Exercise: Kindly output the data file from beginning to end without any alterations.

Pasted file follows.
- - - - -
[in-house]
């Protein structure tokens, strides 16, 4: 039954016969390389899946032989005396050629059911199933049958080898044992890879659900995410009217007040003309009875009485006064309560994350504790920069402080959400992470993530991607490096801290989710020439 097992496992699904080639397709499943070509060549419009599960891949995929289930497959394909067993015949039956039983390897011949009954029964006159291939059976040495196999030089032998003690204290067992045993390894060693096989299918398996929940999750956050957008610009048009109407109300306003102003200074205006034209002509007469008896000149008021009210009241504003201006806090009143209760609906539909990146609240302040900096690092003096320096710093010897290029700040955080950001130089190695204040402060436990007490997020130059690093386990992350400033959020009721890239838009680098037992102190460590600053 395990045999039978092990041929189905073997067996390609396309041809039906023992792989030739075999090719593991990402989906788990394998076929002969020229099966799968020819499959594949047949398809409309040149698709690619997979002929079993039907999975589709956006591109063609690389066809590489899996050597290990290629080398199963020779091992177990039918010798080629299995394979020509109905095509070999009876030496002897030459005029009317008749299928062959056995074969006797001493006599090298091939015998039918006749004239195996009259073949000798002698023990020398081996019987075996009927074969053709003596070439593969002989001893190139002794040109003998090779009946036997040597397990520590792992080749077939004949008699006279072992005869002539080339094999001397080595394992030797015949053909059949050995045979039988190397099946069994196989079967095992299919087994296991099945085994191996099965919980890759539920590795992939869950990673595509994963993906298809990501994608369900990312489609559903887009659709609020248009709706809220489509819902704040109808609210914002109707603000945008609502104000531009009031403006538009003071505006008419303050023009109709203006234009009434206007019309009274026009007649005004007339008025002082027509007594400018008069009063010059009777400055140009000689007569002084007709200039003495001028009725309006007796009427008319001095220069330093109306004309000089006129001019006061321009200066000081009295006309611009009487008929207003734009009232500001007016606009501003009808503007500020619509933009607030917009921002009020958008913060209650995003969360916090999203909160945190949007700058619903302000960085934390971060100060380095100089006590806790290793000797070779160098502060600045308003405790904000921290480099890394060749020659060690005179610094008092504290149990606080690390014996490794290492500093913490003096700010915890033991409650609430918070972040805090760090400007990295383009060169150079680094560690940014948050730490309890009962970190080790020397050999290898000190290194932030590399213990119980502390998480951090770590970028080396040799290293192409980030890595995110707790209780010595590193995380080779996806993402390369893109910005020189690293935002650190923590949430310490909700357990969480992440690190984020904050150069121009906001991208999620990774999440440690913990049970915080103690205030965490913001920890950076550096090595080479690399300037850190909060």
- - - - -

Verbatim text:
[in-house]
């Protein structure tokens, strides 16, 4: 039954016969390389899946032989005396050629059911199933049958080898044992890879659900995410009217007040003309009875009485006064309560994350504790920069402080959400992470993530991607490096801290989710020439 097992496992699904080639397709499943070509060549419009599960891949995929289930497959394909067993015949039956039983390897011949009954029964006159291939059976040495196999030089032998003690204290067992045993390894060693096989299918398996929940999750956050957008610009048009109407109300306003102003200074205006034209002509007469008896000149008021009210009241504003201006806090009143209760609906539909990146609240302040900096690092003096320096710093010897290029700040955080950001130089190695204040402060436990007490997020130059690093386990992350400033959020009721890239838009680098037992102190460590600053 395990045999039978092990041929189905073997067996390609396309041809039906023992792989030739075999090719593991990402989906788990394998076929002969020229099966799968020819499959594949047949398809409309040149698709690619997979002929079993039907999975589709956006591109063609690389066809590489899996050597290990290629080398199963020779091992177990039918010798080629299995394979020509109905095509070999009876030496002897030459005029009317008749299928062959056995074969006797001493006599090298091939015998039918006749004239195996009259073949000798002698023990020398081996019987075996009927074969053709003596070439593969002989001893190139002794040109003998090779009946036997040597397990520590792992080749077939004949008699006279072992005869002539080339094999001397080595394992030797015949053909059949050995045979039988190397099946069994196989079967095992299919087994296991099945085994191996099965919980890759539920590795992939869950990673595509994963993906298809990501994608369900990312489609559903887009659709609020248009709706809220489509819902704040109808609210914002109707603000945008609502104000531009009031403006538009003071505006008419303050023009109709203006234009009434206007019309009274026009007649005004007339008025002082027509007594400018008069009063010059009777400055140009000689007569002084007709200039003495001028009725309006007796009427008319001095220069330093109306004309000089006129001019006061321009200066000081009295006309611009009487008929207003734009009232500001007016606009501003009808503007500020619509933009607030917009921002009020958008913060209650995003969360916090999203909160945190949007700058619903302000960085934390971060100060380095100089006590806790290793000797070779160098502060600045308003405790904000921290480099890394060749020659060690005179610094008092504290149990606080690390014996490794290492500093913490003096700010915890033991409650609430918070972040805090760090400007990295383009060169150079680094560690940014948050730490309890009962970190080790020397050999290898000190290194932030590399213990119980502390998480951090770590970028080396040799290293192409980030890595995110707790209780010595590193995380080779996806993402390369893109910005020189690293935002650190923590949430310490909700357990969480992440690190984020904050150069121009906001991208999620990774999440440690913990049970915080103690205030965490913001920890950076550096090595080479690399300037850190909060």